The successful completion of the fundamental ARRS project “Selective and hypersensitive microcapacity sensor systems for detection of target molecules in the atmosphere” is important for Slovenia from three points of view. First, the project combined interdisciplinary research groups in the field of natural sciences and technology, which resulted in important synergies in the Slovene research space and in an increased research quality. Second, the project greatly influenced the education of young researchers, as several doctoral thesis were completed on this topic and several younger researchers participated in the project. Third, the implemented project has important role in the field of technological innovations and commercialisation. The project was brought to TRL6, which will attract potential investors. Some Slovenian companies already expressed their interest for collaboration on further commercialisation of the research results in the field of explosives detector and sensor systems to detect methane in mines. The direct long-term effects of the realised project on Slovene economy will show when we apply the results in practice. This can lead to creation of new job positions with high added value, where highly educated personnel in the field of natural science and technology could be employed, which will surely benefit the economic development of the Republic of Slovenia. The research results of the realised project will have a notable influence on the sustainably development in Slovenia. The past achievements of all three research groups in some segments are categorised as outstanding world-class achievements, which strengthens the national identity of the Republic of Slovenia. The three research groups also form an important core group that transfers international scientific achievements to Slovenian science and technology and invests into popularisation of science among the general public. Our successful studies are the key to successful organisation and implementation of graduate and post-graduate study programmes/courses. Within the group, several doctoral candidates successfully finished their doctorates and later on gained employment as highly qualified workers in Slovenian high-tech companies. Participation in international (EU) projects in specialised fields leads to active participation in international studies and development in the field of sensors and scientific cooperation with the best scientists and research institutions in the world. This support of excellent scientific and technological research will allow the new high-tech industry in Slovenia to enter the international market as an equal.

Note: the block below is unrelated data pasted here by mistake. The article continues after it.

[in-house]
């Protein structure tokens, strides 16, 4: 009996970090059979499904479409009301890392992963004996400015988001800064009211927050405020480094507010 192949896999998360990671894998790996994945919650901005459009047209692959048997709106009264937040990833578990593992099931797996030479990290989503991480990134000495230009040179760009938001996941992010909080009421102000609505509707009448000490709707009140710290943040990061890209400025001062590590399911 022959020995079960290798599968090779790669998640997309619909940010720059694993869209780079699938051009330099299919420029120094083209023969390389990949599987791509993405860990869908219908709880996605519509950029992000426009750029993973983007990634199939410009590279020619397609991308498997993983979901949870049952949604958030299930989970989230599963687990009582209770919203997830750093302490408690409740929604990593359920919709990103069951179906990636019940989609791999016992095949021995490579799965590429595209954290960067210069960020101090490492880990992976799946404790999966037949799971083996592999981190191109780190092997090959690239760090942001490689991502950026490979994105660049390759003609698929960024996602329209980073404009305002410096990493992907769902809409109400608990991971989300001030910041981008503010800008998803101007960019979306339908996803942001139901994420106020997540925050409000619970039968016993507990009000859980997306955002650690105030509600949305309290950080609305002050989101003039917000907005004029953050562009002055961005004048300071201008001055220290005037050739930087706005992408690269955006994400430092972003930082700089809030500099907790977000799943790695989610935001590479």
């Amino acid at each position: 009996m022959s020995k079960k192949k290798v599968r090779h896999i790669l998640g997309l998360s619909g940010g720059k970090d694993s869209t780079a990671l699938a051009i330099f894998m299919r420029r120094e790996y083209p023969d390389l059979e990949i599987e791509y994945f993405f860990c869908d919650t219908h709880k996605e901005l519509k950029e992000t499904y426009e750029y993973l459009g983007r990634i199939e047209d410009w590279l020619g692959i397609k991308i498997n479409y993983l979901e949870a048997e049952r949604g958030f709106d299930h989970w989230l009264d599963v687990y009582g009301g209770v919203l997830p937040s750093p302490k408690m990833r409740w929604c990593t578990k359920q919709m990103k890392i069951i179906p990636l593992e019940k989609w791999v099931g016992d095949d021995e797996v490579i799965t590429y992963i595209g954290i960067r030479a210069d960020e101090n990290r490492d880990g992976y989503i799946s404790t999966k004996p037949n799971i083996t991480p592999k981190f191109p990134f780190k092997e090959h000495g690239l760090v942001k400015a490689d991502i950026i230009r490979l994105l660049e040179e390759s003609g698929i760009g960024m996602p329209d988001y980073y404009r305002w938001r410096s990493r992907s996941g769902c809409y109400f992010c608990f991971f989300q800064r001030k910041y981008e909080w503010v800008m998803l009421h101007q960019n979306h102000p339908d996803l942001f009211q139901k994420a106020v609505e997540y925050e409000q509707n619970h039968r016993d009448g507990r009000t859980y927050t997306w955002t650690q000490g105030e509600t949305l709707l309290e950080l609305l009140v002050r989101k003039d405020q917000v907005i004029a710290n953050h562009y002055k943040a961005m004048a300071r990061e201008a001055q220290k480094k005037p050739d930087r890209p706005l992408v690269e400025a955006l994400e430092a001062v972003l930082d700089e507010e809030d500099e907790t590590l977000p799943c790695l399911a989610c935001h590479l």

Most important scientific results Annual report 2013, 2014, 2015, final report
Most important socioeconomically and culturally relevant results Annual report 2013, 2014, 2015, final report